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Canadian Prime Minister Justin TrudeauGYG Studio/Shutterstock

OTTAWA, Ontario (LifeSiteNews) –– Due to new powers granted via Bill C-11, the Online Streaming Act, Canada’s broadcast regulator has now mandated that certain online streaming services and podcasters “register” with the government by November 28, 2023, a command that has been ridiculed online as outright “censorship” by a slew of prominent figures.

In a press release sent out last Friday, the Canadian Radio-television and Telecommunications Commission (CRTC) announced the new rules “to modernize Canada’s broadcasting framework and ensure online streaming services make meaningful contributions to Canadian and Indigenous content.” 

Any online streaming service that offers content in Canada, which includes podcasters, falls under the new rules. The rules stipulate that for now, only streaming services and podcasters who earn more than $10 million or more in annual revenues “will need to complete a registration form by November 28, 2023.” 

“Registration collects basic information, is only required once and can be completed in just a few steps,” said the CRTC. 

The CRTC is also mandating new “conditions” that streaming services and podcasters must follow, including requiring those “services to make content available in a way that is not tied to a specific mobile or Internet service.” 

Soon, online streaming services and podcasters will also be mandated to either provide or produce more “Canadian and Indigenous content” in rules the CRTC says are in the works. The CRTC says it will hold a three-week public hearing starting on November 20 to decide on what “contributions” traditional and online broadcasters need to make.  

For now, the rules exempt video game services or audiobooks, as well as individual users of social media platforms. 

Leader of Canada’s opposition, Conservative Party head Pierre Poilievre, blasted the new “censorship” regulations in a social media post on Monday.  

“We warned that Justin Trudeau’s online censorship law was coming to censor what people can see and say online,” posted Poilievre on X (formerly Twitter).  

“Liberals denied it. Now, it is exactly what they’re doing.” 

Poilievre said that the “Conservatives will repeal Trudeau’s censorship, and restore freedom of expression online for all,” should they form government in the next election.  

In practice, Bill C-11 now mandates that the CRTC oversee regulating online content on platforms such as YouTube and Netflix to ensure that such platforms are promoting content in accordance with a variety of its guidelines. 

The bill itself has faced immense criticism for its implications on freedom of speech, to the point that even Big Tech giants YouTube and Apple, which both have a history of enacting their own forms of censorship on users, had previously urged the Senate to stall the bill before its passing in April.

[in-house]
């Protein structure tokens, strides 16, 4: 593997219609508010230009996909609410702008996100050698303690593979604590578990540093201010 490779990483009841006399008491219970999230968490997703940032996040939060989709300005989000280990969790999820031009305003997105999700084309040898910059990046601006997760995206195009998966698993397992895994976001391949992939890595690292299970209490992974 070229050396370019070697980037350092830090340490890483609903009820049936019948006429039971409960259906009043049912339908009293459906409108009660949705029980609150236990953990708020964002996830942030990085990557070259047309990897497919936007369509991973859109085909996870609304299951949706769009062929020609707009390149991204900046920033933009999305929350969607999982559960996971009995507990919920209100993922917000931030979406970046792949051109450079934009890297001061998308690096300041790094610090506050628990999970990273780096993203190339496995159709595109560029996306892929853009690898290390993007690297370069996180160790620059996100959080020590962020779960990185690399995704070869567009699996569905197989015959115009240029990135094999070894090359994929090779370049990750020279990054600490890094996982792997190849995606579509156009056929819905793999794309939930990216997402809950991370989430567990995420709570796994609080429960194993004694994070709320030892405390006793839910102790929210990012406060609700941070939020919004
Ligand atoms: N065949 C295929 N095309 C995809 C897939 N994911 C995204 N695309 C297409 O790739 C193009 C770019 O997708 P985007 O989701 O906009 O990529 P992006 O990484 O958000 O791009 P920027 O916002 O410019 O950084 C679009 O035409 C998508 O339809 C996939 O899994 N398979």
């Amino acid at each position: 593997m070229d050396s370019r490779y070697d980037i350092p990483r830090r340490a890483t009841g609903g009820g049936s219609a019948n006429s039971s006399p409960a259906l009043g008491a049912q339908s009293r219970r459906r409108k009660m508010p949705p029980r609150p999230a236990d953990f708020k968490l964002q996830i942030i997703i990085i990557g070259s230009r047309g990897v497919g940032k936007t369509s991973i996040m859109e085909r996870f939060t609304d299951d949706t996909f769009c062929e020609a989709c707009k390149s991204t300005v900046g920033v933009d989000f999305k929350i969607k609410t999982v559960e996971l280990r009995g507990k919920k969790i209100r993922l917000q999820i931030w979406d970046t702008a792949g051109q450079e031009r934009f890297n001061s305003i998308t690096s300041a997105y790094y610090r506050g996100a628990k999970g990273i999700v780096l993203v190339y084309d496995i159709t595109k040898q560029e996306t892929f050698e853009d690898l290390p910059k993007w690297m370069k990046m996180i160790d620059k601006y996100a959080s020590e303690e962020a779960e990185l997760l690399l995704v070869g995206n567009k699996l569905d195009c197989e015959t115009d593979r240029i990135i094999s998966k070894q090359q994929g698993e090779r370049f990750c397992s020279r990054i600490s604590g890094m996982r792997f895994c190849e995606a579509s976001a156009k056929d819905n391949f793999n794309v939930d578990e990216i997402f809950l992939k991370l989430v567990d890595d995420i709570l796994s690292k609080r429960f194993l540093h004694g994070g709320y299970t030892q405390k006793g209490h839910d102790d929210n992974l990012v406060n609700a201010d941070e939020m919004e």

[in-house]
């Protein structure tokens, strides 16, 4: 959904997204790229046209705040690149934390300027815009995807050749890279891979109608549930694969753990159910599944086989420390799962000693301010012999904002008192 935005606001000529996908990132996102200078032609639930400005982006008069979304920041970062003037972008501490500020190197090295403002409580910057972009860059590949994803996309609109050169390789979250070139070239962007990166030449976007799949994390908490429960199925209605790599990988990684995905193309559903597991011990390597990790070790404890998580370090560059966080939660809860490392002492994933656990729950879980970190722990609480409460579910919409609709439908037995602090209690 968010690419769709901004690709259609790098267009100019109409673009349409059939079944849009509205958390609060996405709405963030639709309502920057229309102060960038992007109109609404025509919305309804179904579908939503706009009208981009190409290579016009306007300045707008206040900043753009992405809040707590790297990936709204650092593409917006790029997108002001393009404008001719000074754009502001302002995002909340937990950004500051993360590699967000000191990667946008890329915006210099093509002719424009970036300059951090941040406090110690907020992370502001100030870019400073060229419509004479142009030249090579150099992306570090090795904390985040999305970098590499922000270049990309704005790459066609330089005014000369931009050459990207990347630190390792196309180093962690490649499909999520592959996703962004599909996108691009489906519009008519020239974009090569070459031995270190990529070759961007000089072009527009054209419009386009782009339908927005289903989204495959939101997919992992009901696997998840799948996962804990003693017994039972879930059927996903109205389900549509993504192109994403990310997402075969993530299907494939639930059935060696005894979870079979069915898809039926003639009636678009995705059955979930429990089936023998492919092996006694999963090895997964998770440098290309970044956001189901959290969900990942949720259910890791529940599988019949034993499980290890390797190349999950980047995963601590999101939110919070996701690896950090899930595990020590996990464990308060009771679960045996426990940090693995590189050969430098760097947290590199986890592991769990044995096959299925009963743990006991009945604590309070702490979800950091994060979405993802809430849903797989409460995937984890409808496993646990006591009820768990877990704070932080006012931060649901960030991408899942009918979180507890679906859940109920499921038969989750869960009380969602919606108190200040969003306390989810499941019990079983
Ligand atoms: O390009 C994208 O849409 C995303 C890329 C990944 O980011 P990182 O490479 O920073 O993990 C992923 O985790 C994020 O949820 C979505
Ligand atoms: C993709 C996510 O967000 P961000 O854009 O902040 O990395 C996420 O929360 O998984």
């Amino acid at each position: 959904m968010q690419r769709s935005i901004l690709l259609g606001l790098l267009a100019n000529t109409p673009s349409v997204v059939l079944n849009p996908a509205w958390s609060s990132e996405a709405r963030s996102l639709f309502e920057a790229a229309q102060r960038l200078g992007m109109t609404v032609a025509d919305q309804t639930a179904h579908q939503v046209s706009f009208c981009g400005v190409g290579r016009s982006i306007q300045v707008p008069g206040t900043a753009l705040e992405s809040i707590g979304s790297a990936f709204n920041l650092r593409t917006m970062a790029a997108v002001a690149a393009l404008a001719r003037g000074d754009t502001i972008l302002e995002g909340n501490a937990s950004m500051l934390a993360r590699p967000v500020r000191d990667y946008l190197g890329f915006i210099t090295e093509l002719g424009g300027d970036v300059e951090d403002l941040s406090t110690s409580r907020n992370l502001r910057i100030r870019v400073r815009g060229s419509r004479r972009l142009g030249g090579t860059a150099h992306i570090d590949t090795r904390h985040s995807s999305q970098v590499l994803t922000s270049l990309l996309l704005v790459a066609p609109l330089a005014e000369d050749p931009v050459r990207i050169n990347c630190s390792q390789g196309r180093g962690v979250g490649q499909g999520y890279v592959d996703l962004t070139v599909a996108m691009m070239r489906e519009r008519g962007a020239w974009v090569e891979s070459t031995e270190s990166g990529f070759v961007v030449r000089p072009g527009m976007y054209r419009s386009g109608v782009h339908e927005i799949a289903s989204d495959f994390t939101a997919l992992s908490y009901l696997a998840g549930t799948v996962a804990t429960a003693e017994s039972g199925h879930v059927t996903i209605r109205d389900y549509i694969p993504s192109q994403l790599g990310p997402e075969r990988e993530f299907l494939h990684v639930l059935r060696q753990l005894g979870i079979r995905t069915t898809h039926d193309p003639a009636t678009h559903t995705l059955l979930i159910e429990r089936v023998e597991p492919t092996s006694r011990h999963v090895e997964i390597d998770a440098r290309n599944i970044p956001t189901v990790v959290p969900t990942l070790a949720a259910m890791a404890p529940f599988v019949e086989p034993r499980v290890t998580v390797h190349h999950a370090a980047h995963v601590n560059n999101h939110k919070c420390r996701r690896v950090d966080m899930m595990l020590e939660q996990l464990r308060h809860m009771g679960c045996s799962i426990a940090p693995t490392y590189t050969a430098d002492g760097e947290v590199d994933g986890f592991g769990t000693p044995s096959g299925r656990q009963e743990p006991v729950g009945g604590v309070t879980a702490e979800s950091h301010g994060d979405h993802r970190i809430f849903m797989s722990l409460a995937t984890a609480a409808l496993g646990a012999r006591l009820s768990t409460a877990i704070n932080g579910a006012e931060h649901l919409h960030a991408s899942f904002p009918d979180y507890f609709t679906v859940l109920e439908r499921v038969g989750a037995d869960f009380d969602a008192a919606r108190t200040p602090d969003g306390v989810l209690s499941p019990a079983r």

Trudeau trying to ‘crush’ free speech in Canada, says Elon Musk 

News of the CRTC’s new “registration” requirements spread quickly and drew a strong reaction from X owner and billionaire Elon Musk, who spared little in blasting Trudeau over the new regulations. 

“Trudeau is trying to crush free speech in Canada,” wrote Musk on X.


Late last year, Musk, who holds Canadian citizenship, said it was the first time he had “heard” about looming Canadian internet censorship regulations, and has since been a vocal advocate for free speech on the internet.  

New rules appear to run counter to ‘freedom of expression rights,’ law professor says

Dr. Michael Geist, a law professor at the University of Ottawa, who has been critical of Bill C-11 and the Trudeau government’s other internet regulatory bill, C-18, in comments posted on X today said much of the problem with the new rules rests with the government. 

“Much of the problem lies with government, which claimed Bill C-11 was just about web giants and ‘platforms were in and users were out.’ This was never true. Law always broadly covered all audio and visual services worldwide including podcasts, news, and adult sites,” wrote Geist.  

Geist said that the “crucial” issue with Bill C-11 was always whether “CRTC exemption from registration requirements, which it sets at $10M in Canadian revenue.” 

“That isn’t trivial, but additional exemptions for podcasts, social media, adult sites, news services, thematic services were all rejected,” he noted. 

Geist observed that the CRTC in its new rules is effectively saying that a “podcaster or news outlet that generates a certain threshold of revenue must register with the government.”  

He said this is a position that “runs counter to freedom of expression rights without government interference.”